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Chinese scientists use biotechnology to develop tiny pig pets

When pot-bellied pigs grow larger than expected, they often cease to be good pets. A Chinese firm is using biotechnology to create pigs that weigh in no heavier than 33 pounds. (Photo: Wikimedia Commons)
Chinese biotechnology firm BGI believes the diminutive pigs they developed with genetic engineering will make great pets and plans to sell them for $1,600 each, reported Julie Makinen in the Los Angeles Times. The pigs' genetic material was edited in way that disabled a copy of the growth hormone receptor gene so that cells don't get a signal to grow.

In the story, a UC Agriculture and Natural Resources expert expressed disappointment in the company's plan to market mini pigs as pets. Alison Van Eenennaam, UC ANR Cooperative Extension specialist in the Department of Animal Science at UC Davis, said the company's decision reflects the "global regulatory gridlock" around genetically engineered food animals.

"Genome editing is a powerful technology that can be used for many beneficial applications … such as producing disease-resistant animals and other things that would have real benefits for the sustainability of food production," she said.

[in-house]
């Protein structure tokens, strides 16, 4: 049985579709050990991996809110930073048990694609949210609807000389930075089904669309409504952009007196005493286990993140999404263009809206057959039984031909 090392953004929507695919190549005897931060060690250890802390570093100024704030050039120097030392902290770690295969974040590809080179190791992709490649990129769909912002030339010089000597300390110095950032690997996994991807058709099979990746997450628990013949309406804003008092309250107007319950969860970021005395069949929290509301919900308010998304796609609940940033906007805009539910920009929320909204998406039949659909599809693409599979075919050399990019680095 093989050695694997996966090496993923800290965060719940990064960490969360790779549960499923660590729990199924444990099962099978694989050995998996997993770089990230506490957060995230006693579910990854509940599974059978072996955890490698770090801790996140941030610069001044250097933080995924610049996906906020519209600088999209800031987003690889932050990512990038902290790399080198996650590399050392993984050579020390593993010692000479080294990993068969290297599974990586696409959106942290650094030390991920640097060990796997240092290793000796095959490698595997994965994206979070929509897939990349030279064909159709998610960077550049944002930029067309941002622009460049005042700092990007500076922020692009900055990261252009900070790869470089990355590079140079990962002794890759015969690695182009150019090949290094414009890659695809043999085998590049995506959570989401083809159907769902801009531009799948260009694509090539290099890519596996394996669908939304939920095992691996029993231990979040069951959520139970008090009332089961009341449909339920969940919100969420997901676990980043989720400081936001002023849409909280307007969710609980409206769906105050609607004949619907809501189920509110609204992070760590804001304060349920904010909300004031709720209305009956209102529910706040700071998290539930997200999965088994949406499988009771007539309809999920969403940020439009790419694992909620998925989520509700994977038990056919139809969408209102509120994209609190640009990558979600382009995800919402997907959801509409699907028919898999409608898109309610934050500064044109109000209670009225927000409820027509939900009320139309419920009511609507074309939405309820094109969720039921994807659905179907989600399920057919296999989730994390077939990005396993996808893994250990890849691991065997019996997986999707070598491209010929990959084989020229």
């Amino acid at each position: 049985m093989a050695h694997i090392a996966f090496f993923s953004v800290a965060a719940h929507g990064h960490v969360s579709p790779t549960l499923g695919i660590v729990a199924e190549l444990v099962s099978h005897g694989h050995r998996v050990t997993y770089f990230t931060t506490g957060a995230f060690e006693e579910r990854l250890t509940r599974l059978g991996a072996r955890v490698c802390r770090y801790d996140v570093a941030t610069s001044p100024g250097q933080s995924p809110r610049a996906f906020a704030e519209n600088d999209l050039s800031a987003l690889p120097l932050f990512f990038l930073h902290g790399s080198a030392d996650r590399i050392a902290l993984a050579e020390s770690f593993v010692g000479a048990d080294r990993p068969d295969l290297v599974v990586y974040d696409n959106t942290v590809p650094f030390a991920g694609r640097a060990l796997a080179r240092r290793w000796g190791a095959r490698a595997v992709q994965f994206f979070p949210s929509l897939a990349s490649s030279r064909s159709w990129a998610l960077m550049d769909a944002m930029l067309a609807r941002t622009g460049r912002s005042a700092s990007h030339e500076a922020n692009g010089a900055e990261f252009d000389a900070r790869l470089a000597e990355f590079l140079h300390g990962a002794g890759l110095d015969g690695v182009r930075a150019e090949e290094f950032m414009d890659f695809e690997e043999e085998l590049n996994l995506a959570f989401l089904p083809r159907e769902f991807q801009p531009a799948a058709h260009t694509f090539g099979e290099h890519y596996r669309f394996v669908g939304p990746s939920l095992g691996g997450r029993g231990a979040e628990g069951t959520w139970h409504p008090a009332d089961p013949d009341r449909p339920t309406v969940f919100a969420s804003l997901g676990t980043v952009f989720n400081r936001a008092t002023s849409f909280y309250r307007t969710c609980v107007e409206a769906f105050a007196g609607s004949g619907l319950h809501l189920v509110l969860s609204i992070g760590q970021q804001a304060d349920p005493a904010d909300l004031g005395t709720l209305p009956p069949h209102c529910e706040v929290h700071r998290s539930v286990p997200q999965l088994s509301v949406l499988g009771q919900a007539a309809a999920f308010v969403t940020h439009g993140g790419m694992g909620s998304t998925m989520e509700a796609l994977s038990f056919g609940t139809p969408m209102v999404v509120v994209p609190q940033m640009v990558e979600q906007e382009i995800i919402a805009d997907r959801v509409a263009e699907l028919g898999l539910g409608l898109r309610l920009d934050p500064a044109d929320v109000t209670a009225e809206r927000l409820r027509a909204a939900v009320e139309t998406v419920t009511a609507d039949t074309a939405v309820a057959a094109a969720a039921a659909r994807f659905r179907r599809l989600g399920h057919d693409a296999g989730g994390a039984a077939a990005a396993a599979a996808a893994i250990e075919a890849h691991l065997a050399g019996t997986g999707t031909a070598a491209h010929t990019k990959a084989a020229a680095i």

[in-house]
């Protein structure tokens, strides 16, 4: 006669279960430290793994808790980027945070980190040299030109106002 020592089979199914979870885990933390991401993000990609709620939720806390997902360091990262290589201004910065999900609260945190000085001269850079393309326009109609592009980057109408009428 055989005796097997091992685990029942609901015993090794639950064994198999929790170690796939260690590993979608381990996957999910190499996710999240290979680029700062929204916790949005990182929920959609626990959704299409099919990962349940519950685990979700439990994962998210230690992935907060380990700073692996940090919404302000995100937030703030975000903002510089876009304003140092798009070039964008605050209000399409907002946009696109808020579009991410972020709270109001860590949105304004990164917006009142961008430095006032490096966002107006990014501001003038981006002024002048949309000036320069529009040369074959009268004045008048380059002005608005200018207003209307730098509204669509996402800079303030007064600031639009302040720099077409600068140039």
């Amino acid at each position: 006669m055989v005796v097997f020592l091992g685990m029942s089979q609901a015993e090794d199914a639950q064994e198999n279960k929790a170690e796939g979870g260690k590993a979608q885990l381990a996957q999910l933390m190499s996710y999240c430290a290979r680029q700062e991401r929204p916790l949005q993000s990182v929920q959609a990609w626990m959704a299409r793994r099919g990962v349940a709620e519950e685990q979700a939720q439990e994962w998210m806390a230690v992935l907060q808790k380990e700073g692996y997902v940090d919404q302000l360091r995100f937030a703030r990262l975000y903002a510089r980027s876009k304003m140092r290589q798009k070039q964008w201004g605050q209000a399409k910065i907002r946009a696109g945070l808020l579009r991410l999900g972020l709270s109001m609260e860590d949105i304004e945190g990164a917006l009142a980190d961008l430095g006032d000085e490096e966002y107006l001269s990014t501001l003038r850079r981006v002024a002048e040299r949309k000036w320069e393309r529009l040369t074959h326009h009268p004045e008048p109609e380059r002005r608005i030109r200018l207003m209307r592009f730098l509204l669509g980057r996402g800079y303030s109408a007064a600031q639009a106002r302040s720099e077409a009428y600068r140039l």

Americans seem to be open to genetically engineered pets. A glowing fish created in Singapore by inserting jellyfish and sea anemone genes into zebrafish eggs has been accepted by many U.S. consumers.

"People are happy to have them in their aquarium, but it's when it's on their dinner plat that they have a different attitude," Van Eenennaam said.

Scientists used different processes in creating glowing fish and miniature swine. With the fish, genes from other organisms were inserted into the DNA. The mini pigs were made by cutting tidbits of DNA out of the pig genome. According to the article, Van Eenennaam believes gene editing animals is no different from traditional selective breeding. Furthermore, she said the FDA's unwillingness to approved genetically engineered food animals is impeding the technology. Companies are deterred from investing in research by the uncertainty.

"(There's too much financial risk) if you go to all the effort of making an animal and it's unclear whether you're going to be able to market it," Van Eenennaam said.

Posted on Monday, October 19, 2015 at 2:13 PM

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